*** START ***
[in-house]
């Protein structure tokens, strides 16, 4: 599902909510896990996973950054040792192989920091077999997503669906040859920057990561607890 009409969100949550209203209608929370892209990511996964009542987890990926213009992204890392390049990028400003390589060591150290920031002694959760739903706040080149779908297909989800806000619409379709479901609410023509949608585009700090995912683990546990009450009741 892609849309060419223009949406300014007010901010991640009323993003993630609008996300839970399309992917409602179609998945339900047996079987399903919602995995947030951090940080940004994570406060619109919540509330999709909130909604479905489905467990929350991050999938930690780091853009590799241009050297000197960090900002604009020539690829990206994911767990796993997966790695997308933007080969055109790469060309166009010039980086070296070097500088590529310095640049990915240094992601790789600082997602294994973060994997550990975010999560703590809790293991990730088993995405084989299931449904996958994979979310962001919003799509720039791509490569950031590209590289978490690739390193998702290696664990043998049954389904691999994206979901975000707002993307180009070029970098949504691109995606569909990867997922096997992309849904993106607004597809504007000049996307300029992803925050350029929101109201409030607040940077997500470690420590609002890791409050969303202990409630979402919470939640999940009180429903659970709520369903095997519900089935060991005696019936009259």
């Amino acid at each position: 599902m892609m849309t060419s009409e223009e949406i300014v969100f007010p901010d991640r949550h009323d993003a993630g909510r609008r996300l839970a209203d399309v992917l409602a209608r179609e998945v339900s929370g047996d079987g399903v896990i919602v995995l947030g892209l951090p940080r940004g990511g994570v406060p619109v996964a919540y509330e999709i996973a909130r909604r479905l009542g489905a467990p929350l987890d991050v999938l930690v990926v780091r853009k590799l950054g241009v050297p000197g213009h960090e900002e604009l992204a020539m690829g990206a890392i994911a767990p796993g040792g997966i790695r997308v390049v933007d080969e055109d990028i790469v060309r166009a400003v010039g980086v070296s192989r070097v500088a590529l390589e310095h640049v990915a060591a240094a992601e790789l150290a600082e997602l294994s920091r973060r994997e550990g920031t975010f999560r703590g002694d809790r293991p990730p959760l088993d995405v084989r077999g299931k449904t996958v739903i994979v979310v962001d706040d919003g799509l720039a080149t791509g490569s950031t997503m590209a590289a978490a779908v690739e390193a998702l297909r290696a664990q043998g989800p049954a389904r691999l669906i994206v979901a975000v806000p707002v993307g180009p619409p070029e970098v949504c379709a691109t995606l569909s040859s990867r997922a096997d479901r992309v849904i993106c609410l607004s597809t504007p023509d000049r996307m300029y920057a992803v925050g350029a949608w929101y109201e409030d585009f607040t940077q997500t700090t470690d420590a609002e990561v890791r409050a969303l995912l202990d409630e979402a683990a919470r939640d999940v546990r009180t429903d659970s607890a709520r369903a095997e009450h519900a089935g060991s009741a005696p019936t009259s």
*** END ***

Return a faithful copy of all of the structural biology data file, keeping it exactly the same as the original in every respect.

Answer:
[in-house]
């Protein structure tokens, strides 16, 4: 599902909510896990996973950054040792192989920091077999997503669906040859920057990561607890 009409969100949550209203209608929370892209990511996964009542987890990926213009992204890392390049990028400003390589060591150290920031002694959760739903706040080149779908297909989800806000619409379709479901609410023509949608585009700090995912683990546990009450009741 892609849309060419223009949406300014007010901010991640009323993003993630609008996300839970399309992917409602179609998945339900047996079987399903919602995995947030951090940080940004994570406060619109919540509330999709909130909604479905489905467990929350991050999938930690780091853009590799241009050297000197960090900002604009020539690829990206994911767990796993997966790695997308933007080969055109790469060309166009010039980086070296070097500088590529310095640049990915240094992601790789600082997602294994973060994997550990975010999560703590809790293991990730088993995405084989299931449904996958994979979310962001919003799509720039791509490569950031590209590289978490690739390193998702290696664990043998049954389904691999994206979901975000707002993307180009070029970098949504691109995606569909990867997922096997992309849904993106607004597809504007000049996307300029992803925050350029929101109201409030607040940077997500470690420590609002890791409050969303202990409630979402919470939640999940009180429903659970709520369903095997519900089935060991005696019936009259």
């Amino acid at each position: 599902m892609m849309t060419s009409e223009e949406i300014v969100f007010p901010d991640r949550h009323d993003a993630g909510r609008r996300l839970a209203d399309v992917l409602a209608r179609e998945v339900s929370g047996d079987g399903v896990i919602v995995l947030g892209l951090p940080r940004g990511g994570v406060p619109v996964a919540y509330e999709i996973a909130r909604r479905l009542g489905a467990p929350l987890d991050v999938l930690v990926v780091r853009k590799l950054g241009v050297p000197g213009h960090e900002e604009l992204a020539m690829g990206a890392i994911a767990p796993g040792g997966i790695r997308v390049v933007d080969e055109d990028i790469v060309r166009a400003v010039g980086v070296s192989r070097v500088a590529l390589e310095h640049v990915a060591a240094a992601e790789l150290a600082e997602l294994s920091r973060r994997e550990g920031t975010f999560r703590g002694d809790r293991p990730p959760l088993d995405v084989r077999g299931k449904t996958v739903i994979v979310v962001d706040d919003g799509l720039a080149t791509g490569s950031t997503m590209a590289a978490a779908v690739e390193a998702l297909r290696a664990q043998g989800p049954a389904r691999l669906i994206v979901a975000v806000p707002v993307g180009p619409p070029e970098v949504c379709a691109t995606l569909s040859s990867r997922a096997d479901r992309v849904i993106c609410l607004s597809t504007p023509d000049r996307m300029y920057a992803v925050g350029a949608w929101y109201e409030d585009f607040t940077q997500t700090t470690d420590a609002e990561v890791r409050a969303l995912l202990d409630e979402a683990a919470r939640d999940v546990r009180t429903d659970s607890a709520r369903a095997e009450h519900a089935g060991s009741a005696p019936t009259s």